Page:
Bourne Archive: BAEM: Wath Field                             Latest edit 8 Nov 2010.  

Text, page and picture ©R.J.PENHEY 2010.  

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Wath Field, Dyke from the Bourne Abbots Estate Map.

This is a detail, covering the area of the pre-enclosure Wath Field in Bourne Parish, taken from the Bourne Abbots Estate Map of 1825.


Car Dyke


The contrast in the picture here is enhanced to reveal what in the map itself, is often very faint.

 The parish of Bourne had three sets of open fields; one set each for Bourne, Cawthorpe and Dyke. Those of Dyke were named Moor, Wath and Nutto.

Boundaries: Wath Field is outlined here by a faint brown line. This runs along the Dyke Outgang in the south, the Dyke Meadows in the east and north and in the west, a strip of old enclosure lying along the east bank of the Car Dyke. Wath Field was the smallest of Dyke’s open fields. Dyke Meadows is not named by the Bourne Abbots Map but is so named by the Exeter Estate Book (EEB).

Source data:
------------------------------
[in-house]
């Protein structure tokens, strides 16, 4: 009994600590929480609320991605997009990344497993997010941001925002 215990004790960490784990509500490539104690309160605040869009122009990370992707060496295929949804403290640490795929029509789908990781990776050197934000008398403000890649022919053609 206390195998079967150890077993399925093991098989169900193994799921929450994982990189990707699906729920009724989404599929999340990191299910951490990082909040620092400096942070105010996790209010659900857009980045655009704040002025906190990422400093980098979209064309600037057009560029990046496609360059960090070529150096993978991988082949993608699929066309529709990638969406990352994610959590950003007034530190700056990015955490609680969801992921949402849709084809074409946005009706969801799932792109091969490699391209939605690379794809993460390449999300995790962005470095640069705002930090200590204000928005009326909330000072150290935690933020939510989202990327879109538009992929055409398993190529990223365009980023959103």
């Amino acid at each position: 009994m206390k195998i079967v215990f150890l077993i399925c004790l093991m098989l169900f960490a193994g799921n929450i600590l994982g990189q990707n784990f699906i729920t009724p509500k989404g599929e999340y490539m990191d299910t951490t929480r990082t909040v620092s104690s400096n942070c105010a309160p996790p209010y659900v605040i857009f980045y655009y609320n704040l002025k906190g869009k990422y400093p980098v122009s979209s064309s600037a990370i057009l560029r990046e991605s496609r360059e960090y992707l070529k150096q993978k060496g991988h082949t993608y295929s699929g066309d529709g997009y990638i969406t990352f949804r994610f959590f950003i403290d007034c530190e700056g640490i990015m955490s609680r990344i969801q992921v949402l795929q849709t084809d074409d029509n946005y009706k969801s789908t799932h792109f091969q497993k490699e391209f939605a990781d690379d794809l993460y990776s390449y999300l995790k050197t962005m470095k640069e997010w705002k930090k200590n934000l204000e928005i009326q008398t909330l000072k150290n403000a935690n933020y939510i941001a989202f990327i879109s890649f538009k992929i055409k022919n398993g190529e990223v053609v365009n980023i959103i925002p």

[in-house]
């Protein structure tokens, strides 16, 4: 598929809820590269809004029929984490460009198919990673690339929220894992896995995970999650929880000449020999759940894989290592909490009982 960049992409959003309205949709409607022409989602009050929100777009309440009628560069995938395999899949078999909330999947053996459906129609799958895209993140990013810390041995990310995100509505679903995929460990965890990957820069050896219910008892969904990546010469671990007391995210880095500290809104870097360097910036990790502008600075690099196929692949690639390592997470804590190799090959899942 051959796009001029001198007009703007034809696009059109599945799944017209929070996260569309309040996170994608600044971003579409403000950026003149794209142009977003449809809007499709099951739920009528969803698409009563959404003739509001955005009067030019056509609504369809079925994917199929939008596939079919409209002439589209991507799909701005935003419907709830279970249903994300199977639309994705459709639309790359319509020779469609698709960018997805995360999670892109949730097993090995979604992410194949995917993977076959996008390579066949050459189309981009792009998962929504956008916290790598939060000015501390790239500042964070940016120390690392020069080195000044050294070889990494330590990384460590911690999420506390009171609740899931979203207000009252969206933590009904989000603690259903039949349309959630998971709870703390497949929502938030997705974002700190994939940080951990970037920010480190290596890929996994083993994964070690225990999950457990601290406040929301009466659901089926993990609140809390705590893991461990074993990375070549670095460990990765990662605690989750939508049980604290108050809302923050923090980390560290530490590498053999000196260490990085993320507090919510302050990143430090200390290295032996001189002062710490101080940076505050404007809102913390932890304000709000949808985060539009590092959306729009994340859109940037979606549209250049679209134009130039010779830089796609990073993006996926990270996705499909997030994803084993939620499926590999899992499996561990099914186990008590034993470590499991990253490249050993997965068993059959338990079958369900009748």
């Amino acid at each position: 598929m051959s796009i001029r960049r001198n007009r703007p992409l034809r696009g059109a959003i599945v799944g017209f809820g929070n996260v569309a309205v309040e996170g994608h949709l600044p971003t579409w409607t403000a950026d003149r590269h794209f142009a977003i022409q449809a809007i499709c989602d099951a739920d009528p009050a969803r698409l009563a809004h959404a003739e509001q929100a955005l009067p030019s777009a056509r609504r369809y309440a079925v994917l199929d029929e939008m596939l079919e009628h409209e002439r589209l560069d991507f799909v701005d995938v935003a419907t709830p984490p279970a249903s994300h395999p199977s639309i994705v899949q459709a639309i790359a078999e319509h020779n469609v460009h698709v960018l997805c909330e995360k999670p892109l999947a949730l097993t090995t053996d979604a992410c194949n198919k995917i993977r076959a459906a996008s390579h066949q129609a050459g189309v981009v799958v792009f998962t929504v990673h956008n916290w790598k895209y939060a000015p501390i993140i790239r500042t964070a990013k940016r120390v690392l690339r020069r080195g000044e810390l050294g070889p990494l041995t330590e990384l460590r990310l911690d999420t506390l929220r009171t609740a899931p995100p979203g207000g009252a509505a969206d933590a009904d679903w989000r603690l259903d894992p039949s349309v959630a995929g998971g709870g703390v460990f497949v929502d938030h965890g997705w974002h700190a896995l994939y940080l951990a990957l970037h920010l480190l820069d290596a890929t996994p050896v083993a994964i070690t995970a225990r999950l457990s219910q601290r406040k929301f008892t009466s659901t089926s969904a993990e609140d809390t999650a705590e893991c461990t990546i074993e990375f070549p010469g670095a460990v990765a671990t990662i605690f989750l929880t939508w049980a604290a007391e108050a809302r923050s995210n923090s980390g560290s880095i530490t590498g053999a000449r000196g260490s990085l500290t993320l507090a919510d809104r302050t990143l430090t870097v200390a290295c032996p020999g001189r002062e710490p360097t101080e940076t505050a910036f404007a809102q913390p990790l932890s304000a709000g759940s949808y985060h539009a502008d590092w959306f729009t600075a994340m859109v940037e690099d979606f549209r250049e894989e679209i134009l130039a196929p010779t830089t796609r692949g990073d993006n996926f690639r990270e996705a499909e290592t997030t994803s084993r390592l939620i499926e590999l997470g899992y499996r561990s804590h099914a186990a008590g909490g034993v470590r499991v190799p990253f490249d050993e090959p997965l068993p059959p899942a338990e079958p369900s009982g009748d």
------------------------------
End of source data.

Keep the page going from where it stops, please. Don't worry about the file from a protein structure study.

Soil: The northern part and the strip of land adjacent to the Car Dyke is type 511i, lacustrine gravel. It is sediment which drifted down the slope from the west, under the waters of the proglacial lake, known as Lake Fenland. This was part of a complex of basins of which Lake Pickering was one. At what became the fen edge, the slope ended, so the sediment drifted no further. The rest of the field is on soil based on Jurassic limestone and clay, type 512a (Soil Survey). Geologically, this is mostly cornbrash with a little Kellaways clay and sand in the south-west part (IGS).

Features: It apparently took its name from the wath or ford which preceded the Wath Bridge and provided access across the Car Dyke, to Dyke’s lands towards the Fen. In this map of 1825, the crossing is shown as a ford but the EEB, of a year or two later, shows it as a bridge. It is remarkable how closely the dog-leg course of the Dyke Outgang follows the presence of the firm, relatively well-drained, cornbrash soil, minimizing the passage over Kellaways clay.


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